From 16 to 19 February 2020, OCHA’s Deputy Director for West and Central Africa, David Carden, carried out a three-day mission to the Republic to assess the ongoing humanitarian response and discuss how to strengthen resilience-building efforts with key stakeholders including Government representatives.

On 19 February, Mr. Carden visited Gatumba district in Bujumbura Rural province, which currently hosts nearly 10,000 people displaced by torrential rains that fell on 28-29 January 2020. He also visited the relocation site of Winterekwa, in Bujumbura Mairie Province, where hundreds of internally displaced persons are being sheltered from floods and landslides due to unseasonal rains. Natural disasters account for 79 per cent of internal displacement, and the last five months have been hard-hit with unusually heavy rainfall and strong winds, causing severe flooding and landslides. He witnessed how humanitarian partners are working with extremely limited resources to provide humanitarian assistance and protection services to the most vulnerable.

During his visit, Mr. Carden met with representatives of international non-governmental organizations, the Humanitarian Country Team, donors as well as the OCHA Burundi team. He also met the National Platform for Risk Prevention and Disaster Management, the Permanent Secretary of the Ministry of Foreign Affairs, and the Minister of Human Rights, Social Affairs and Gender. Mr. Carden highlighted the humanitarian community’s commitment to continue to work with the Government of Burundi in the spirit of mutual trust and respect to reduce humanitarian needs, and the importance of collaborating together to facilitate principled humanitarian action.

Government officials expressed their willingness to continue working together with the humanitarian community to meet the needs of the affected communities. Mr. Carden commended the Government for its commitment to support those in need and for its efforts in improving the resilience of vulnerable communities. He also promised that he would advocate for further humanitarian funding for Burundi, in particular for replenishing emergency stocks to allow partners to respond rapidly to different disasters.

“Humanitarian partners’ capacity to respond given the lack of emergency stocks is concerning. They need donors’ support now to ensure an adequate response capacity to address humanitarian needs in the coming months” he said.

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Burundi

Situation Report
Coordination
The Ministry of Public Health and the Fight Against AIDS hosts a conference on preparedness against COVID-19 at Hotel Source du Nil on Friday 6 March 2020. © OCHA 2020/Lauriane Wolfe
The Ministry of Public Health and the Fight Against AIDS hosts a conference on preparedness against COVID-19 at Hotel Source du Nil on Friday 6 March 2020. © OCHA 2020/Lauriane Wolfe

Burundi takes measures to prepare against COVID-19

Although there have been no alerts of suspect cases of COVID-19, the Government of Burundi is taking proactive and precautionary measures to prepare against a potential case. The work Burundi has undertaken on Ebola preparedness has served as a strong basis for a possible response to COVID-19. Since the new virus outbreak started, health partners have been working on obtaining an emergency budget for preparedness activities as part of a COVID-19 Preparedness and Response Plan, which every country around the world is being encouraged to draft, as per the World Health Organization’s (WHO) global guidelines, the ‘COVID-19 Strategic Preparedness and Response Plan’ (SPRP). The SPRP outlines the public health measures that need to be taken to support countries to prepare for and respond to COVID-19.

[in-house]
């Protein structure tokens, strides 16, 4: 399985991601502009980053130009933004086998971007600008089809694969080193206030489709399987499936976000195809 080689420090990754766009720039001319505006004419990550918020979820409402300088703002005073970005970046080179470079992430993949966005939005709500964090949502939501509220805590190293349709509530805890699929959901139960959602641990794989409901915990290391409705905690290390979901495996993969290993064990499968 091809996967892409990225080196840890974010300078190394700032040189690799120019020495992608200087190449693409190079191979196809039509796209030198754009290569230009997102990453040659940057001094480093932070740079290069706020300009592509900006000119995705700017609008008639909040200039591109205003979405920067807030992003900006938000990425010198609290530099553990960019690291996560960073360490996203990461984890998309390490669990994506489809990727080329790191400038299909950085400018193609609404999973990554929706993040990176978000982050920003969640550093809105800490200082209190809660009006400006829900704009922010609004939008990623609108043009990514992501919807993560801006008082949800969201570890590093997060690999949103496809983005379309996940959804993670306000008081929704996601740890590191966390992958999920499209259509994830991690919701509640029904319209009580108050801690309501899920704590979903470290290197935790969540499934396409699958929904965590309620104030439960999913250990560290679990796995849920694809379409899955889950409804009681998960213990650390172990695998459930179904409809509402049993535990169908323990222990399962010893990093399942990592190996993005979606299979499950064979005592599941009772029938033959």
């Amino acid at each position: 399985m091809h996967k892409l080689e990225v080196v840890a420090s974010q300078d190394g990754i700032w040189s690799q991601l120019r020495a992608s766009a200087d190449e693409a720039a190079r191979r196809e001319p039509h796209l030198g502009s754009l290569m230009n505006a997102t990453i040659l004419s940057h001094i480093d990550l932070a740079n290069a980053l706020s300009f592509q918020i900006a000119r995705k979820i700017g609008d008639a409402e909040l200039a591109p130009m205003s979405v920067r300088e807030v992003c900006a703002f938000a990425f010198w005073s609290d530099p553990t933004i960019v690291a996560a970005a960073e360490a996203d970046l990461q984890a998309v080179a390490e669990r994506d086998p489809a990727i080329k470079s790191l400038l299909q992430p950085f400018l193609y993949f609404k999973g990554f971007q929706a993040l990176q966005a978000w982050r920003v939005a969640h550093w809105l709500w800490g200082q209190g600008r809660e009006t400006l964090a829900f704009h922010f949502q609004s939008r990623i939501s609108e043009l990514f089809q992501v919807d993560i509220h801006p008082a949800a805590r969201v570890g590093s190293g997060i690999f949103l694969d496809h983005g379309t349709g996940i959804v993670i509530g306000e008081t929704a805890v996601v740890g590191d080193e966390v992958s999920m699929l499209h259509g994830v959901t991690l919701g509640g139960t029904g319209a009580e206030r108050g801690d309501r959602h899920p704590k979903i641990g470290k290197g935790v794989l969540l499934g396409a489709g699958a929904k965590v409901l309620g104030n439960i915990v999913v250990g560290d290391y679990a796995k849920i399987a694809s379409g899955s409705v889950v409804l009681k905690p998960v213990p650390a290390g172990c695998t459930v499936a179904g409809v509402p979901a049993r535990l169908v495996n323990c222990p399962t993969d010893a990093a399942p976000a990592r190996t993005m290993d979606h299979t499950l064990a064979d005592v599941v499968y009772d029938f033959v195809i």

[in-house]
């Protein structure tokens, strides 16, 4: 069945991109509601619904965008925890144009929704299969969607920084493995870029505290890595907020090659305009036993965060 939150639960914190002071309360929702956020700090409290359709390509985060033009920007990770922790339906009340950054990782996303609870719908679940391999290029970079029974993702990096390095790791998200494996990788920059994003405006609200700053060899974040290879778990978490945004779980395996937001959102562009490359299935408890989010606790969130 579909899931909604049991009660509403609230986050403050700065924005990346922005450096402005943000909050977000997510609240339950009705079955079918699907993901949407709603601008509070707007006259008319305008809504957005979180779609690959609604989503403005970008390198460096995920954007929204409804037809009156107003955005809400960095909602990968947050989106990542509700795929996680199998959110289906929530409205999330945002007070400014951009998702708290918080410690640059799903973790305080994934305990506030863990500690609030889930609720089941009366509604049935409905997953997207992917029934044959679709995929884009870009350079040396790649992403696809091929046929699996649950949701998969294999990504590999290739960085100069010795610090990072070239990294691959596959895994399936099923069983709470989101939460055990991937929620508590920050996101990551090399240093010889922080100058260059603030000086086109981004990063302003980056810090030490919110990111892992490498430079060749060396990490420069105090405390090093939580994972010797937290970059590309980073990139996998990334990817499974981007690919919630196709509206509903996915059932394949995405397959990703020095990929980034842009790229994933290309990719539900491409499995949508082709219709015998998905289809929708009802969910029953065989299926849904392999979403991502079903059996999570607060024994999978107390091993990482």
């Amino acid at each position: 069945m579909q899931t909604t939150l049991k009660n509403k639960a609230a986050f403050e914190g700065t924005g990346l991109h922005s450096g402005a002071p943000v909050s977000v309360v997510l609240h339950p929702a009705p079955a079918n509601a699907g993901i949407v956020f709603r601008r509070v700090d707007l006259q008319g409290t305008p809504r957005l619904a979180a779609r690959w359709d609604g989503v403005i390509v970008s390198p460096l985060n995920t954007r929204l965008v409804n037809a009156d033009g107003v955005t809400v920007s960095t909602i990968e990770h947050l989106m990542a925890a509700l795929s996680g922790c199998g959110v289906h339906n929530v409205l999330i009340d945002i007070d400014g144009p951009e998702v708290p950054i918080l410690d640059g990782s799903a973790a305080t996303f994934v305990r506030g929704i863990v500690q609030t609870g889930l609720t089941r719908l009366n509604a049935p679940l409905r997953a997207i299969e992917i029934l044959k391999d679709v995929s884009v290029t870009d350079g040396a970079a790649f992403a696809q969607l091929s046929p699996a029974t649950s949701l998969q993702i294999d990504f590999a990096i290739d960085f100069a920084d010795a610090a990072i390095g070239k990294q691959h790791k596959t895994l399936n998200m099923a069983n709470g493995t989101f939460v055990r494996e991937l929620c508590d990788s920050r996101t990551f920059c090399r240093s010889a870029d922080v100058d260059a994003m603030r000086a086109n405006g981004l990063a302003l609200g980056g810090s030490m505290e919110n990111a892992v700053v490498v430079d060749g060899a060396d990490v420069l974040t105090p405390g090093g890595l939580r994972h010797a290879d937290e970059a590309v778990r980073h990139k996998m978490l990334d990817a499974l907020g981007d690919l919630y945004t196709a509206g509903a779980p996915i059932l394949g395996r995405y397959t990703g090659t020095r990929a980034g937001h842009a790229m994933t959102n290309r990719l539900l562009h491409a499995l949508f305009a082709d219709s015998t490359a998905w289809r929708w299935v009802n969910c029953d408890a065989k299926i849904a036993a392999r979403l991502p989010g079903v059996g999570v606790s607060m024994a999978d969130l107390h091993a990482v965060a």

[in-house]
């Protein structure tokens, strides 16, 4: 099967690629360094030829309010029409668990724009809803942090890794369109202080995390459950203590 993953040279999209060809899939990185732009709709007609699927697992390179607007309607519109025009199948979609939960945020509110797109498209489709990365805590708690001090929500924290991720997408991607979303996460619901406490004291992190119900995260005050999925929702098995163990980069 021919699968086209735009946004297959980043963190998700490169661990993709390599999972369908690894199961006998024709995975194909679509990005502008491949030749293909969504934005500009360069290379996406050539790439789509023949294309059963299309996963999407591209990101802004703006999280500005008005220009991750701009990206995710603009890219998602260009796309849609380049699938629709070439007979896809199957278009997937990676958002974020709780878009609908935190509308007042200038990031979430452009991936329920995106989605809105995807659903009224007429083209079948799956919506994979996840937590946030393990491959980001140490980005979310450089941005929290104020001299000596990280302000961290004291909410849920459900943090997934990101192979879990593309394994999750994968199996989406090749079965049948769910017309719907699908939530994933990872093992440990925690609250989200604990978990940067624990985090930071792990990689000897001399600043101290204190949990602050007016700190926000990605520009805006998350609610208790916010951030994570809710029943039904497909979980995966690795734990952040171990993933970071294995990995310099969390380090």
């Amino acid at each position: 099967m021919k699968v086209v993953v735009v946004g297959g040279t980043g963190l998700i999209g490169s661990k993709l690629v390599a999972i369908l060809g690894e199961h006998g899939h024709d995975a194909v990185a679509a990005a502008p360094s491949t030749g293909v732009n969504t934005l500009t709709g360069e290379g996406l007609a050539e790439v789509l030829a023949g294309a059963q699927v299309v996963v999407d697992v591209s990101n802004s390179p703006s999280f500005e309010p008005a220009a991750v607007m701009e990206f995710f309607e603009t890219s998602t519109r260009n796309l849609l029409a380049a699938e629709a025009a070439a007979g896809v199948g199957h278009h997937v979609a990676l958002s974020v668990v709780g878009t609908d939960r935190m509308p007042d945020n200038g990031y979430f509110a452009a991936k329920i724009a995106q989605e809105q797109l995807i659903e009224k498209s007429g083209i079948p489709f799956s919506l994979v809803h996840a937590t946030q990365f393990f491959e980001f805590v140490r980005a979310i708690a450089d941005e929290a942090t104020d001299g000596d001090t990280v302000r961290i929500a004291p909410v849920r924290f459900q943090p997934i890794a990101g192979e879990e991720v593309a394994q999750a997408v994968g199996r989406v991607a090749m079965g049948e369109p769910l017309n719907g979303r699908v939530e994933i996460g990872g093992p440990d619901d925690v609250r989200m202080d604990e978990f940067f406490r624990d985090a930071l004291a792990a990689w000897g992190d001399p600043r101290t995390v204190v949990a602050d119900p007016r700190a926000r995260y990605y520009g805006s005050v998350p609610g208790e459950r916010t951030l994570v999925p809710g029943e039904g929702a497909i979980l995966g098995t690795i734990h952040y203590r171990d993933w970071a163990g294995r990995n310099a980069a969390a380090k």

WHO, with help from OCHA and partners, has supported the Ministry of Public Health and the Fights Against AIDS (MoH) to draft a scenario-based 72 Hour Response Plan. UN agencies and INGOs are looking at ways to support the MoH with further costs for implementing additional infection, prevention and control measures and increasing surveillance at airports and other border entry points. The MoH is awaiting a response to a funding proposal it submitted last week to the World Bank (Priority Actions to contain, detect and prevent COVID-19) requesting around 5 billion Burundian Francs (around US$2.5 million).

On Thursday 12 March, in a bid to prepare against COVID-19, the MoH amended its two-week quarantine measure to include all travellers coming from all EU countries or that have been to any EU country in the 14 days prior to arriving in Burundi. At present, roughly 35 individuals are being accommodated at Bujumbura’s government-owned Hotel Source du Nil. The public will not be permitted access to the hotel premises for the next two months at least. Prior to this plan’s enforcement, the MoH hosted a town hall awareness meeting at the hotel on 5 March, inviting its staff, police, the Government’s Civil Protection unit, and other potential frontline workers in COVID-19 response to be briefed on COVID-19 to prepare them for the days ahead. The aim of the session was to reassure the hotel staff by explaining why these precautionary measures are necessary, and what healthcare workers will do to ensure everyone on the hotel premises is protected.

Burundi’s Heads of health districts attended a briefing session last week, led by WHO and the MoH on infection prevention and control and surveillance measures against COVID-19. They are expected to cascade this information as soon as possible by organising similar briefing sessions for their health staff in their respective districts.

Today, Friday 13 March, the Resident Coordinator for Burundi led a workshop, with OCHA and WHO as focal points, to develop an internal UN contingency plan and a business continuity plan for COVID-19.

Stay up to date on COVID-19 here: https://www.who.int/emergencies/diseases/novel-coronavirus-2019/situation-reports/

Recommendations on key preventive measures against COVID-19 can be found here: https://hr.un.org/page/novel-coronavirus-2019-ncov